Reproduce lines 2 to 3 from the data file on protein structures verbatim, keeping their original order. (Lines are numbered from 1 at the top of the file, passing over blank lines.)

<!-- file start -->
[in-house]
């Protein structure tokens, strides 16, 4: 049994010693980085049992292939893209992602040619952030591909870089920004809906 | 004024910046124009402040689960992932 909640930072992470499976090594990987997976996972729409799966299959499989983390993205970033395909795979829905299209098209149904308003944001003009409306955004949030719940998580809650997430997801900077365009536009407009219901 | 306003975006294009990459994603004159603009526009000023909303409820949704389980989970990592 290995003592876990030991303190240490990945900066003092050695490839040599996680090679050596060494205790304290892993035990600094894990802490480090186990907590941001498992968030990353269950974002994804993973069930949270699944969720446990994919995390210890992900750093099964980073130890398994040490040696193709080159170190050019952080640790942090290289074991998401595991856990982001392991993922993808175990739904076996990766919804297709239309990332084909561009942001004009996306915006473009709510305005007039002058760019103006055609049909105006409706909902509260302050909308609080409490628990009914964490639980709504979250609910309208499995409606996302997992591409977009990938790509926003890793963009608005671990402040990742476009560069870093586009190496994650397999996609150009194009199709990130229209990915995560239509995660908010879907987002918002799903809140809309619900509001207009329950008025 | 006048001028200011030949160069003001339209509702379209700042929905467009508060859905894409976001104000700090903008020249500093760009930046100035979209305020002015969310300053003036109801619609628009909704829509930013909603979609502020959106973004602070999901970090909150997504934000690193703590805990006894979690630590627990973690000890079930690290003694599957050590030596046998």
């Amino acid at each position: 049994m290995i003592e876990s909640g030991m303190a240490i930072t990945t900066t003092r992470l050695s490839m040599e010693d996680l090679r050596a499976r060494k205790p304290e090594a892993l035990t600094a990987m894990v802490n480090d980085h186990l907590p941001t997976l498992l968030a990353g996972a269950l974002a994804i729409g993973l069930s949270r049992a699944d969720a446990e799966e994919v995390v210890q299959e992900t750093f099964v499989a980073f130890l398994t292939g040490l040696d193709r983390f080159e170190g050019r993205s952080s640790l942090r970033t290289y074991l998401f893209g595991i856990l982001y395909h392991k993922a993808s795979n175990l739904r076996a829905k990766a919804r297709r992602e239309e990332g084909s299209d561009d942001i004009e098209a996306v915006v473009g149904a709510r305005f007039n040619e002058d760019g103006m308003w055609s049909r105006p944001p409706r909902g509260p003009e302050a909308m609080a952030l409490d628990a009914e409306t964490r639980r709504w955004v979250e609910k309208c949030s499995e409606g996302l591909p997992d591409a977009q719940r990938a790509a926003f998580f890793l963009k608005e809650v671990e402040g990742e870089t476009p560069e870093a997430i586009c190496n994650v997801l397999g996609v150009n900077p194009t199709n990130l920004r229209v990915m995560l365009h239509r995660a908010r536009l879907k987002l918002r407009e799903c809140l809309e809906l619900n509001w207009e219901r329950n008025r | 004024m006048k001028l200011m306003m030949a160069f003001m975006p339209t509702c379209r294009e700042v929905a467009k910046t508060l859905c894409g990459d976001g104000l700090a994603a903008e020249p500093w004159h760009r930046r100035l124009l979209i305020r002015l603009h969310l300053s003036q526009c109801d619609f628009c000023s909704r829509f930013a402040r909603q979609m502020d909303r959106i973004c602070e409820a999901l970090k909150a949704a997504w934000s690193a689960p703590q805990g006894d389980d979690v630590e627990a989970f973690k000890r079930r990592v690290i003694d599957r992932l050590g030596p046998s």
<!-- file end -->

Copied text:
């Protein structure tokens, strides 16, 4: 049994010693980085049992292939893209992602040619952030591909870089920004809906 | 004024910046124009402040689960992932 909640930072992470499976090594990987997976996972729409799966299959499989983390993205970033395909795979829905299209098209149904308003944001003009409306955004949030719940998580809650997430997801900077365009536009407009219901 | 306003975006294009990459994603004159603009526009000023909303409820949704389980989970990592 290995003592876990030991303190240490990945900066003092050695490839040599996680090679050596060494205790304290892993035990600094894990802490480090186990907590941001498992968030990353269950974002994804993973069930949270699944969720446990994919995390210890992900750093099964980073130890398994040490040696193709080159170190050019952080640790942090290289074991998401595991856990982001392991993922993808175990739904076996990766919804297709239309990332084909561009942001004009996306915006473009709510305005007039002058760019103006055609049909105006409706909902509260302050909308609080409490628990009914964490639980709504979250609910309208499995409606996302997992591409977009990938790509926003890793963009608005671990402040990742476009560069870093586009190496994650397999996609150009194009199709990130229209990915995560239509995660908010879907987002918002799903809140809309619900509001207009329950008025 | 006048001028200011030949160069003001339209509702379209700042929905467009508060859905894409976001104000700090903008020249500093760009930046100035979209305020002015969310300053003036109801619609628009909704829509930013909603979609502020959106973004602070999901970090909150997504934000690193703590805990006894979690630590627990973690000890079930690290003694599957050590030596046998």
């Amino acid at each position: 049994m290995i003592e876990s909640g030991m303190a240490i930072t990945t900066t003092r992470l050695s490839m040599e010693d996680l090679r050596a499976r060494k205790p304290e090594a892993l035990t600094a990987m894990v802490n480090d980085h186990l907590p941001t997976l498992l968030a990353g996972a269950l974002a994804i729409g993973l069930s949270r049992a699944d969720a446990e799966e994919v995390v210890q299959e992900t750093f099964v499989a980073f130890l398994t292939g040490l040696d193709r983390f080159e170190g050019r993205s952080s640790l942090r970033t290289y074991l998401f893209g595991i856990l982001y395909h392991k993922a993808s795979n175990l739904r076996a829905k990766a919804r297709r992602e239309e990332g084909s299209d561009d942001i004009e098209a996306v915006v473009g149904a709510r305005f007039n040619e002058d760019g103006m308003w055609s049909r105006p944001p409706r909902g509260p003009e302050a909308m609080a952030l409490d628990a009914e409306t964490r639980r709504w955004v979250e609910k309208c949030s499995e409606g996302l591909p997992d591409a977009q719940r990938a790509a926003f998580f890793l963009k608005e809650v671990e402040g990742e870089t476009p560069e870093a997430i586009c190496n994650v997801l397999g996609v150009n900077p194009t199709n990130l920004r229209v990915m995560l365009h239509r995660a908010r536009l879907k987002l918002r407009e799903c809140l809309e809906l619900n509001w207009e219901r329950n008025r | 004024m006048k001028l200011m306003m030949a160069f003001m975006p339209t509702c379209r294009e700042v929905a467009k910046t508060l859905c894409g990459d976001g104000l700090a994603a903008e020249p500093w004159h760009r930046r100035l124009l979209i305020r002015l603009h969310l300053s003036q526009c109801d619609f628009c000023s909704r829509f930013a402040r909603q979609m502020d909303r959106i973004c602070e409820a999901l970090k909150a949704a997504w934000s690193a689960p703590q805990g006894d389980d979690v630590e627990a989970f973690k000890r079930r990592v690290i003694d599957r992932l050590g030596p046998s």